In our last post we discussed one scenario when you should consider reevaluating the amount you charge for rent – during a lease renewal period. Here we’ll talk about how to approach setting rental rates when a unit is sitting vacant.
Scenario #2: Evaluating Rent Rates When a Property is Sitting Vacant
Setting the market rent on a vacancy is a little more straightforward than it is when setting rates on a renewal because you can look to the marketplace for guidance. In essence, all the listed units are the supply and all the people looking for places to stay are the demand. From there, you can do a market rental analysis of the comps in the area and come up with a price that makes sense for your property given what you know about the current market conditions.
A word of caution when setting rent rates, however. Some people have this idea that they’re going to set the rates really high in order to get “good” tenants. Unfortunately, that isn’t always how things play out.
The people who are great tenants on paper those who have strong credit scores, no criminal history, no eviction history, etc – can include those who are looking for a deal. They’re shopping around, they’re getting to know the market, and there are knowledgeable and have no intention of paying more for a similar property they can get elsewhere.
Discerning, high-quality tenants are going to pay the absolute minimum rent for a high-quality space that fits their budget and needs. This is the kind of resident you want to stay in your property. Ones who intends to stay a long time, take good care of the place and pay rent on time.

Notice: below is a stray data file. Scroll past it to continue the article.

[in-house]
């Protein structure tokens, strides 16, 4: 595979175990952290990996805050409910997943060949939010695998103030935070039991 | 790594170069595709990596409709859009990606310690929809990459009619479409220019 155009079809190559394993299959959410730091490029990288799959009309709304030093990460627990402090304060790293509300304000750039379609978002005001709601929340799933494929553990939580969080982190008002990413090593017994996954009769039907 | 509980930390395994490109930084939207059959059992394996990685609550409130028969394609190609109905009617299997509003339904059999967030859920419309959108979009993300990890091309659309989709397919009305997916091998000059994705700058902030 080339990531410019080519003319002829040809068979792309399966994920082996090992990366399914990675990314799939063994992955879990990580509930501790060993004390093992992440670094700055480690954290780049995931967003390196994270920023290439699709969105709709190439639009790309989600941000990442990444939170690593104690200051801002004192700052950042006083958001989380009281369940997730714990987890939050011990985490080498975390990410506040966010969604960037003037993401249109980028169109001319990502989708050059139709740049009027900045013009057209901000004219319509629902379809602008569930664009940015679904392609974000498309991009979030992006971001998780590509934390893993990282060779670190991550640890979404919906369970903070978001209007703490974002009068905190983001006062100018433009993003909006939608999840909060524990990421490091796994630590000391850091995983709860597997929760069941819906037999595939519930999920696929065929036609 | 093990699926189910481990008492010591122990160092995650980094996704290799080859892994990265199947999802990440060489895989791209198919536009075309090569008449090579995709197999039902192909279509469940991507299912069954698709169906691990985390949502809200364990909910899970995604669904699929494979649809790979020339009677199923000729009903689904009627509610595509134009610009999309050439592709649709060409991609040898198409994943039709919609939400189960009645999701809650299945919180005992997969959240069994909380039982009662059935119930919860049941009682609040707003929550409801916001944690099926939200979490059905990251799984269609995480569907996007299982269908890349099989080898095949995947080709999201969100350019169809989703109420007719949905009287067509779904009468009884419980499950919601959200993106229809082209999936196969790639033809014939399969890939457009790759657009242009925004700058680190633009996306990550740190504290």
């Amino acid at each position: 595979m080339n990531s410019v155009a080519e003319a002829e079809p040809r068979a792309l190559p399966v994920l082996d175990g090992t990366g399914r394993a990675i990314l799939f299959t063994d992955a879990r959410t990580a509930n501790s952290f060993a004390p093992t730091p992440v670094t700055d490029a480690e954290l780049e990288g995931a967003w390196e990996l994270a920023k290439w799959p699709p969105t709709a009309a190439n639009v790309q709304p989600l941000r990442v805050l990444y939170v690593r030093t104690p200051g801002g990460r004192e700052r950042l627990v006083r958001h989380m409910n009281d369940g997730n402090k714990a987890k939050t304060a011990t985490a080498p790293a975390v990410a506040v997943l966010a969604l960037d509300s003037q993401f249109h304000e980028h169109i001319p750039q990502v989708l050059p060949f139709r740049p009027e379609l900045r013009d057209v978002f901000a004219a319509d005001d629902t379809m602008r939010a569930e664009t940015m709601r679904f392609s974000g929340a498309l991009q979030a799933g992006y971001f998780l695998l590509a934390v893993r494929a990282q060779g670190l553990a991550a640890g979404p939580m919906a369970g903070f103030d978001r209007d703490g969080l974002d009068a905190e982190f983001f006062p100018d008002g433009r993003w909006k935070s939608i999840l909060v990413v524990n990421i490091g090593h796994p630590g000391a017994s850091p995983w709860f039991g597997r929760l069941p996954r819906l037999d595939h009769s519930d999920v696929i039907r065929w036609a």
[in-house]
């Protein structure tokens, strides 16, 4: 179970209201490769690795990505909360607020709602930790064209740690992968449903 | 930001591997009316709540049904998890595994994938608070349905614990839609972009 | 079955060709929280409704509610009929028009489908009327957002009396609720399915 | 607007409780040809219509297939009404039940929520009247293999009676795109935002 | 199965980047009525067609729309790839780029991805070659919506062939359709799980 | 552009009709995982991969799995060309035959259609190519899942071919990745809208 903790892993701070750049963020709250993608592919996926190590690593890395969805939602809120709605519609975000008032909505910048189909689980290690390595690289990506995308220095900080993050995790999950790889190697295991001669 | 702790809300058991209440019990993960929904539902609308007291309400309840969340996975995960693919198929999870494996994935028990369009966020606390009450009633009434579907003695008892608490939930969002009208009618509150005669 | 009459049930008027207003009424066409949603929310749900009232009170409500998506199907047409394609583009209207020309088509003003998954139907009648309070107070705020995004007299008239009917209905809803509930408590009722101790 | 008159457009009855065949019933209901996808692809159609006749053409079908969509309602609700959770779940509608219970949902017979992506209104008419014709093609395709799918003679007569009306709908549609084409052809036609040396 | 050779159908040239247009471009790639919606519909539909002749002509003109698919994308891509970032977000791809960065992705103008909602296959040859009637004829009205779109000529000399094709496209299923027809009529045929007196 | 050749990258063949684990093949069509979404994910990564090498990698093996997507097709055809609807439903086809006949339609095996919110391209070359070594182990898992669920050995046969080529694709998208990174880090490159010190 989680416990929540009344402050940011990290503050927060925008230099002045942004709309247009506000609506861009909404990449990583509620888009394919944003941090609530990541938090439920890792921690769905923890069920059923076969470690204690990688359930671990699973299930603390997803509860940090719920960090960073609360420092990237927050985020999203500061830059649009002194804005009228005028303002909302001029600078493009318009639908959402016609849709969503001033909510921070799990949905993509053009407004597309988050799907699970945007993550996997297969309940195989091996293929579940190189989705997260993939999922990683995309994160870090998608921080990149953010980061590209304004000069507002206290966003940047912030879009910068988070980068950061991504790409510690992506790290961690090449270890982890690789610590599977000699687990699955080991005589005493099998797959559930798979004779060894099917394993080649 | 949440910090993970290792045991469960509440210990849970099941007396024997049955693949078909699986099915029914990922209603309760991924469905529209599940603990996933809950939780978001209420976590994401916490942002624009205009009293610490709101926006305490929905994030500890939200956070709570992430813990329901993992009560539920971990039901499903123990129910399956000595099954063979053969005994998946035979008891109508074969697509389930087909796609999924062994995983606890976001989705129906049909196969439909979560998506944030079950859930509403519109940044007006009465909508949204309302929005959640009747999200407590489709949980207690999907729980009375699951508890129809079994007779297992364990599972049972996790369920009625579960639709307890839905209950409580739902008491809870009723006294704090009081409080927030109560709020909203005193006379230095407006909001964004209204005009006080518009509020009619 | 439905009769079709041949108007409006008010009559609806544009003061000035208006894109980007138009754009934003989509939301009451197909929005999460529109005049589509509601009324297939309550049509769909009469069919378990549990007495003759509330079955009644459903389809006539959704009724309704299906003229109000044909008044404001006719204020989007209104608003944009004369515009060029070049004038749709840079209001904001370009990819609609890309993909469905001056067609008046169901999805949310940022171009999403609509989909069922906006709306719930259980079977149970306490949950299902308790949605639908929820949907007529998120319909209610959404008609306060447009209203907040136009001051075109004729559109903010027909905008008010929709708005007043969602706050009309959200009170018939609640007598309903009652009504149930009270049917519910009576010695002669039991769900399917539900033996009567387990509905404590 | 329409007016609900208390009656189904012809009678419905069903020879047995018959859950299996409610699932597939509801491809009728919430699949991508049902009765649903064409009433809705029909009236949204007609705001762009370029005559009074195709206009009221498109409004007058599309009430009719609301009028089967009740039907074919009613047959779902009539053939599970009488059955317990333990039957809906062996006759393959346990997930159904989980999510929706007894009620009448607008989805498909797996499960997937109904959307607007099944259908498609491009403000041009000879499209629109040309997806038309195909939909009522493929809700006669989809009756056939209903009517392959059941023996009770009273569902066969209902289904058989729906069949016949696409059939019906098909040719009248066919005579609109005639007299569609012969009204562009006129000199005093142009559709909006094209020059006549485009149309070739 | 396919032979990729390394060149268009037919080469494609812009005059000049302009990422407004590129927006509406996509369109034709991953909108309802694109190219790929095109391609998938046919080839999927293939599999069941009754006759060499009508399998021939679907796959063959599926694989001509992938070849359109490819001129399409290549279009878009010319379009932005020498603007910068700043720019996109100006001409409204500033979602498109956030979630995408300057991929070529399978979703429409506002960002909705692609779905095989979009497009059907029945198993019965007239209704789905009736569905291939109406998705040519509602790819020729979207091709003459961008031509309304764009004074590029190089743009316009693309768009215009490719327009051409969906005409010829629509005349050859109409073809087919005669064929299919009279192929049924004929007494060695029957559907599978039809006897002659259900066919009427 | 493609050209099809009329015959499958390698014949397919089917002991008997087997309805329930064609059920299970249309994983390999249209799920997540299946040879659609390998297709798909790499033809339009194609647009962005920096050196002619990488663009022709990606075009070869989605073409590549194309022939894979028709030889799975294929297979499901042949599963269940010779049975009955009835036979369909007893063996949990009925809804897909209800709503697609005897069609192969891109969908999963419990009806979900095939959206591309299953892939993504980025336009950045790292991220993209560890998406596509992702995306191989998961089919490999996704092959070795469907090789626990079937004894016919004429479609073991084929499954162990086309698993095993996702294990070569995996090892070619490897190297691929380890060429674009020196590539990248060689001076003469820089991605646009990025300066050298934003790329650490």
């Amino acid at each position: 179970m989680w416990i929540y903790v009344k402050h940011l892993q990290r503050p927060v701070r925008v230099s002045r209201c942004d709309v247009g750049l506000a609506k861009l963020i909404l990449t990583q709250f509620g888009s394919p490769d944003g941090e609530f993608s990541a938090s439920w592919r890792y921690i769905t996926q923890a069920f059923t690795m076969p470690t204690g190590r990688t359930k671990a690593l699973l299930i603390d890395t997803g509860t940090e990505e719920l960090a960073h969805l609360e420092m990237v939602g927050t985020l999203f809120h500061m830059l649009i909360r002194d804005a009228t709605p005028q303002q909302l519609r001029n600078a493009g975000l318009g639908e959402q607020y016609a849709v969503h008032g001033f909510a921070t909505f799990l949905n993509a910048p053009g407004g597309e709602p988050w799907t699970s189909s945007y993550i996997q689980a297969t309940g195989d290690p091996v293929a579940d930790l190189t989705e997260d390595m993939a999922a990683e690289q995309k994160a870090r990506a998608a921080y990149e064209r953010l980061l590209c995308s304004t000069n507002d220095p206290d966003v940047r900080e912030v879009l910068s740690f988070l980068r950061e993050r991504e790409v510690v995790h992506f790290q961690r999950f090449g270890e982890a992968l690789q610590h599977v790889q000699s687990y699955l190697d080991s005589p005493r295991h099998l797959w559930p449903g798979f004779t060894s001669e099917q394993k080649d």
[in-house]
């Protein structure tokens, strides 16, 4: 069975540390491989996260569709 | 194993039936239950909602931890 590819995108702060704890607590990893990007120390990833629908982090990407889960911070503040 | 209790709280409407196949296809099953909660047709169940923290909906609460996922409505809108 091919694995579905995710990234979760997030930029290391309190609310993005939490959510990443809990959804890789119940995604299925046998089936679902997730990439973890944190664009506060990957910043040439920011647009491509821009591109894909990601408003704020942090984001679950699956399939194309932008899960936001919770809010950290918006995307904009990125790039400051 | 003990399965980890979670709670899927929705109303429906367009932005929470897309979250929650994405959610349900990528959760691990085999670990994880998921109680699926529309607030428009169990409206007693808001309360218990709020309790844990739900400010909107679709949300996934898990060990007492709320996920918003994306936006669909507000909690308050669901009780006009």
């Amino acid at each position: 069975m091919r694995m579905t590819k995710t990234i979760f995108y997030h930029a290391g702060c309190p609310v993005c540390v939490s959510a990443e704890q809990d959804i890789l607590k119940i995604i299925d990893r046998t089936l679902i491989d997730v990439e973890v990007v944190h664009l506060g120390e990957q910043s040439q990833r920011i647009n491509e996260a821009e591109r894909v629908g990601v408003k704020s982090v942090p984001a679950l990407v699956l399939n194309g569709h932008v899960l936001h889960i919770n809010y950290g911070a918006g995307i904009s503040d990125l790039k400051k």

The people who are willing to pay more can actually become bad tenants. These are the people who may a criminal history or an eviction on their record, and 90 percent of landlords won’t rent to them at all. They may be willing to pay almost whatever it takes just to sign a lease and be done with it. It’s nearly certain that if you’re asking way above market rate, you risk only getting bad applications.
How to Set Fair Market Rates
Setting your asking rent at a fair market price or even slightly below will help to get you the high-quality applicants that you’re looking for. Moreover, once they move in, they’re much more likely to stick around because they trust that they’re paying a fair price.
If you did happen to secure a resident who agrees to pay a slightly higher market rate, guess what? They’re going to catch wind that they’re overpaying and, as soon as they’re able, they’ll be back out and shop around for a better place to live at a better price.
To hear more from us about how to reduce vacancies in your rental properties, watch our webinar replay on the topic where we discuss several strategies for reducing vacancy and helping you become more successful with your property investment. As always, if you have any questions, don’t hesitate to get in touch.